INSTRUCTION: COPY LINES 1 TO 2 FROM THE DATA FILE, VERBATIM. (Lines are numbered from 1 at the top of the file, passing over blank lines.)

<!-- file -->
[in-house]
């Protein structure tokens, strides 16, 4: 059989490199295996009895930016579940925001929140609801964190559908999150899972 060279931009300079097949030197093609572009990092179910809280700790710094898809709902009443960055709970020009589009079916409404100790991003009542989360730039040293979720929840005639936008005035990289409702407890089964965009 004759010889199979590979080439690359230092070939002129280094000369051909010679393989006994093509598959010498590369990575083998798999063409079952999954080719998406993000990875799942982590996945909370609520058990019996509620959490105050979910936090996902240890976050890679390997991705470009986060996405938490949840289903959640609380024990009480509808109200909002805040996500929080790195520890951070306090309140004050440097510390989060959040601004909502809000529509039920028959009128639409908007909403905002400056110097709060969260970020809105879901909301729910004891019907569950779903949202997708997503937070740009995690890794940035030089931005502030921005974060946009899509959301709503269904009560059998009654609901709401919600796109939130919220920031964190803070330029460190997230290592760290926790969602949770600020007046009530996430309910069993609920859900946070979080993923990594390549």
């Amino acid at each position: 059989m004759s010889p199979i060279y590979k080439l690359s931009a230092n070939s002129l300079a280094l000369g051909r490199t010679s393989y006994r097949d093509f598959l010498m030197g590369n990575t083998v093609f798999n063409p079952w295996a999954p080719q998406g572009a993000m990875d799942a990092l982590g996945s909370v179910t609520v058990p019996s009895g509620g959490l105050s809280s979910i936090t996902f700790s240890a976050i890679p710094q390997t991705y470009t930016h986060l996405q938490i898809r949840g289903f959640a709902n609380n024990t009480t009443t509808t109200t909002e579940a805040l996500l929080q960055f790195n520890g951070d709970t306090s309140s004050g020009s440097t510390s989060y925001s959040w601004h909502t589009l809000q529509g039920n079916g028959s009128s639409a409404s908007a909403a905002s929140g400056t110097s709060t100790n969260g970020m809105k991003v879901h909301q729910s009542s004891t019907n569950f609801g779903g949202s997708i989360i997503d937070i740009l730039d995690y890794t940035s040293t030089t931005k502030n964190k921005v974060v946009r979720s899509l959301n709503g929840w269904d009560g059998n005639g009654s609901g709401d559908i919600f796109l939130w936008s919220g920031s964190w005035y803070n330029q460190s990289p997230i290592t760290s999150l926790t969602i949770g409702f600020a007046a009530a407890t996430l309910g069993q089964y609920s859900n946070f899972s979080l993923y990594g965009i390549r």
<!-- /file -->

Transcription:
[in-house]
């Protein structure tokens, strides 16, 4: 059989490199295996009895930016579940925001929140609801964190559908999150899972 060279931009300079097949030197093609572009990092179910809280700790710094898809709902009443960055709970020009589009079916409404100790991003009542989360730039040293979720929840005639936008005035990289409702407890089964965009 004759010889199979590979080439690359230092070939002129280094000369051909010679393989006994093509598959010498590369990575083998798999063409079952999954080719998406993000990875799942982590996945909370609520058990019996509620959490105050979910936090996902240890976050890679390997991705470009986060996405938490949840289903959640609380024990009480509808109200909002805040996500929080790195520890951070306090309140004050440097510390989060959040601004909502809000529509039920028959009128639409908007909403905002400056110097709060969260970020809105879901909301729910004891019907569950779903949202997708997503937070740009995690890794940035030089931005502030921005974060946009899509959301709503269904009560059998009654609901709401919600796109939130919220920031964190803070330029460190997230290592760290926790969602949770600020007046009530996430309910069993609920859900946070979080993923990594390549």